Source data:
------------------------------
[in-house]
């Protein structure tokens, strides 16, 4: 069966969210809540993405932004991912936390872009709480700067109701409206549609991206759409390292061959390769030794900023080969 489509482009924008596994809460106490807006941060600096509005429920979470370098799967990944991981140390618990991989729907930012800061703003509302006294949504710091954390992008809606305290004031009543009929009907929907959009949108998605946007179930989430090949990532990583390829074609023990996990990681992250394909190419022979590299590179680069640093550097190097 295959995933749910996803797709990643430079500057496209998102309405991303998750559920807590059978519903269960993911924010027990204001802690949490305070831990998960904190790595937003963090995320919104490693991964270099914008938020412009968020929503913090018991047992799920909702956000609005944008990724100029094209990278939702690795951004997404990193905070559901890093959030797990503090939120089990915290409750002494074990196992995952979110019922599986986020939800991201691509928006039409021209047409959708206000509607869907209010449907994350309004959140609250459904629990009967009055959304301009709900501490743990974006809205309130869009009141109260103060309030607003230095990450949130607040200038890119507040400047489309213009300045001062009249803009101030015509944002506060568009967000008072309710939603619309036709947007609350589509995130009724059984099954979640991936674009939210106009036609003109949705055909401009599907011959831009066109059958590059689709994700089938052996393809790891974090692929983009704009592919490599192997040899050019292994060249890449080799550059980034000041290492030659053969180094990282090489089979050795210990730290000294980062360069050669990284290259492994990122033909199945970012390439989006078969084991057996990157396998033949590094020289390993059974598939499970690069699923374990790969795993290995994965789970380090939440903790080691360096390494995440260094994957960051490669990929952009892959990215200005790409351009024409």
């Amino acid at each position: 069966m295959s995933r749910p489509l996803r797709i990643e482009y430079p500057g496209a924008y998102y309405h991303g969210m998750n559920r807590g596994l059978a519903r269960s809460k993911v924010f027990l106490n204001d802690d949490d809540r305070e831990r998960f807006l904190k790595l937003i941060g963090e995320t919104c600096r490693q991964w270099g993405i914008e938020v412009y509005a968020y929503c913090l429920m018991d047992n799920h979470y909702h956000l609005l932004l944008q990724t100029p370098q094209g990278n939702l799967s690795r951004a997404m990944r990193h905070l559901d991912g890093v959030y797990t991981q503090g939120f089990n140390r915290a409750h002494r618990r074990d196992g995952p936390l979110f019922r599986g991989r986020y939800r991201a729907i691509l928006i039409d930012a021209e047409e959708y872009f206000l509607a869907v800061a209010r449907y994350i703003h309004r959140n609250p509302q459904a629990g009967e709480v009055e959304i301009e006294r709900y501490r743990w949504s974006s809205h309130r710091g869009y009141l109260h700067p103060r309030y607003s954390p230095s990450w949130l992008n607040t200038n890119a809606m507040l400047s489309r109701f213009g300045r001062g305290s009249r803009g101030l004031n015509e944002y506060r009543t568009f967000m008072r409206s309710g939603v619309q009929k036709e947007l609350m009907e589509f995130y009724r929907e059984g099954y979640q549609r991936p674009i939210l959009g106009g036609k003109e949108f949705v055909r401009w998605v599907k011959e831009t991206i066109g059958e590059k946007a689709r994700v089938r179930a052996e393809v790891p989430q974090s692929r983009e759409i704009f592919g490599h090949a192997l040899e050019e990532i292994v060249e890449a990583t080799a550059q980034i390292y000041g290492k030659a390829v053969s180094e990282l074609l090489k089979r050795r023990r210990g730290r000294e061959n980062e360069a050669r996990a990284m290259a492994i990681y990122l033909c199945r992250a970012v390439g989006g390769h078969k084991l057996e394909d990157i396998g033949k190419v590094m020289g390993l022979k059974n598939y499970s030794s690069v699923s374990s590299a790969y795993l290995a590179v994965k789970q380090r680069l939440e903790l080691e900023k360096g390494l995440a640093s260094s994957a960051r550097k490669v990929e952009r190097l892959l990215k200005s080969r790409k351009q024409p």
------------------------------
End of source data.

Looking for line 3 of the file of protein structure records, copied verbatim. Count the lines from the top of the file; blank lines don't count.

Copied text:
């Amino acid at each position: 069966m295959s995933r749910p489509l996803r797709i990643e482009y430079p500057g496209a924008y998102y309405h991303g969210m998750n559920r807590g596994l059978a519903r269960s809460k993911v924010f027990l106490n204001d802690d949490d809540r305070e831990r998960f807006l904190k790595l937003i941060g963090e995320t919104c600096r490693q991964w270099g993405i914008e938020v412009y509005a968020y929503c913090l429920m018991d047992n799920h979470y909702h956000l609005l932004l944008q990724t100029p370098q094209g990278n939702l799967s690795r951004a997404m990944r990193h905070l559901d991912g890093v959030y797990t991981q503090g939120f089990n140390r915290a409750h002494r618990r074990d196992g995952p936390l979110f019922r599986g991989r986020y939800r991201a729907i691509l928006i039409d930012a021209e047409e959708y872009f206000l509607a869907v800061a209010r449907y994350i703003h309004r959140n609250p509302q459904a629990g009967e709480v009055e959304i301009e006294r709900y501490r743990w949504s974006s809205h309130r710091g869009y009141l109260h700067p103060r309030y607003s954390p230095s990450w949130l992008n607040t200038n890119a809606m507040l400047s489309r109701f213009g300045r001062g305290s009249r803009g101030l004031n015509e944002y506060r009543t568009f967000m008072r409206s309710g939603v619309q009929k036709e947007l609350m009907e589509f995130y009724r929907e059984g099954y979640q549609r991936p674009i939210l959009g106009g036609k003109e949108f949705v055909r401009w998605v599907k011959e831009t991206i066109g059958e590059k946007a689709r994700v089938r179930a052996e393809v790891p989430q974090s692929r983009e759409i704009f592919g490599h090949a192997l040899e050019e990532i292994v060249e890449a990583t080799a550059q980034i390292y000041g290492k030659a390829v053969s180094e990282l074609l090489k089979r050795r023990r210990g730290r000294e061959n980062e360069a050669r996990a990284m290259a492994i990681y990122l033909c199945r992250a970012v390439g989006g390769h078969k084991l057996e394909d990157i396998g033949k190419v590094m020289g390993l022979k059974n598939y499970s030794s690069v699923s374990s590299a790969y795993l290995a590179v994965k789970q380090r680069l939440e903790l080691e900023k360096g390494l995440a640093s260094s994957a960051r550097k490669v990929e952009r190097l892959l990215k200005s080969r790409k351009q024409p």